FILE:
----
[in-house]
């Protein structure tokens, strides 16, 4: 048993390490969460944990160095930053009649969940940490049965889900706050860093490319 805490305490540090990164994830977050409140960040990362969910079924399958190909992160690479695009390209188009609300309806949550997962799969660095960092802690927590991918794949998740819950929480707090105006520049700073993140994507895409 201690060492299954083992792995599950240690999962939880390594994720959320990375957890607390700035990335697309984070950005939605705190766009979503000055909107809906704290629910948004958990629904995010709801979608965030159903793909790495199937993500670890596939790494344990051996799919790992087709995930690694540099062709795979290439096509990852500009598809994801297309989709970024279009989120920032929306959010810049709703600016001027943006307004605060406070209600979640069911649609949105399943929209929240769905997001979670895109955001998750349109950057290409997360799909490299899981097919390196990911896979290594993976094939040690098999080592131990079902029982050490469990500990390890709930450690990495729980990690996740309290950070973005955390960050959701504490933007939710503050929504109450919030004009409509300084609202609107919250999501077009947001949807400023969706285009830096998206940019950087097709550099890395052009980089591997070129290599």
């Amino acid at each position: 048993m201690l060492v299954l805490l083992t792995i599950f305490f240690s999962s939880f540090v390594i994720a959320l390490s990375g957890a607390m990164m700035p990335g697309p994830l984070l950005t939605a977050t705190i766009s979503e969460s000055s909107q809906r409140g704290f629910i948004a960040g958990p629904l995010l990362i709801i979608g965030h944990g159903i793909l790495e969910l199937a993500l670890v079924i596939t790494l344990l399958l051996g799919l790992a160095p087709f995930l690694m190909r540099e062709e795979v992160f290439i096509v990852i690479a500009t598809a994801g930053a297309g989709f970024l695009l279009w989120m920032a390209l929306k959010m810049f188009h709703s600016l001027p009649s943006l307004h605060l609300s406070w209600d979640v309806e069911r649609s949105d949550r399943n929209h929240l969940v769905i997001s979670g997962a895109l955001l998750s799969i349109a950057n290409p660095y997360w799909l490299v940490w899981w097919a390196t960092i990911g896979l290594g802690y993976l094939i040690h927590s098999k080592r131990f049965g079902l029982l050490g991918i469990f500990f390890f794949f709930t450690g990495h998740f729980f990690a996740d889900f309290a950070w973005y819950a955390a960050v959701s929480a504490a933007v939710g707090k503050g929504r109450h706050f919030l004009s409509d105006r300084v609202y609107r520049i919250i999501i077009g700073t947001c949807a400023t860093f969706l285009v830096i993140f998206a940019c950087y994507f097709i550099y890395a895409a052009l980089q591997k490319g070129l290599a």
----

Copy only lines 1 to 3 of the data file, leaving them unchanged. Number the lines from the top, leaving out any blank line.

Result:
[in-house]
């Protein structure tokens, strides 16, 4: 048993390490969460944990160095930053009649969940940490049965889900706050860093490319 805490305490540090990164994830977050409140960040990362969910079924399958190909992160690479695009390209188009609300309806949550997962799969660095960092802690927590991918794949998740819950929480707090105006520049700073993140994507895409 201690060492299954083992792995599950240690999962939880390594994720959320990375957890607390700035990335697309984070950005939605705190766009979503000055909107809906704290629910948004958990629904995010709801979608965030159903793909790495199937993500670890596939790494344990051996799919790992087709995930690694540099062709795979290439096509990852500009598809994801297309989709970024279009989120920032929306959010810049709703600016001027943006307004605060406070209600979640069911649609949105399943929209929240769905997001979670895109955001998750349109950057290409997360799909490299899981097919390196990911896979290594993976094939040690098999080592131990079902029982050490469990500990390890709930450690990495729980990690996740309290950070973005955390960050959701504490933007939710503050929504109450919030004009409509300084609202609107919250999501077009947001949807400023969706285009830096998206940019950087097709550099890395052009980089591997070129290599």
């Amino acid at each position: 048993m201690l060492v299954l805490l083992t792995i599950f305490f240690s999962s939880f540090v390594i994720a959320l390490s990375g957890a607390m990164m700035p990335g697309p994830l984070l950005t939605a977050t705190i766009s979503e969460s000055s909107q809906r409140g704290f629910i948004a960040g958990p629904l995010l990362i709801i979608g965030h944990g159903i793909l790495e969910l199937a993500l670890v079924i596939t790494l344990l399958l051996g799919l790992a160095p087709f995930l690694m190909r540099e062709e795979v992160f290439i096509v990852i690479a500009t598809a994801g930053a297309g989709f970024l695009l279009w989120m920032a390209l929306k959010m810049f188009h709703s600016l001027p009649s943006l307004h605060l609300s406070w209600d979640v309806e069911r649609s949105d949550r399943n929209h929240l969940v769905i997001s979670g997962a895109l955001l998750s799969i349109a950057n290409p660095y997360w799909l490299v940490w899981w097919a390196t960092i990911g896979l290594g802690y993976l094939i040690h927590s098999k080592r131990f049965g079902l029982l050490g991918i469990f500990f390890f794949f709930t450690g990495h998740f729980f990690a996740d889900f309290a950070w973005y819950a955390a960050v959701s929480a504490a933007v939710g707090k503050g929504r109450h706050f919030l004009s409509d105006r300084v609202y609107r520049i919250i999501i077009g700073t947001c949807a400023t860093f969706l285009v830096i993140f998206a940019c950087y994507f097709i550099y890395a895409a052009l980089q591997k490319g070129l290599a």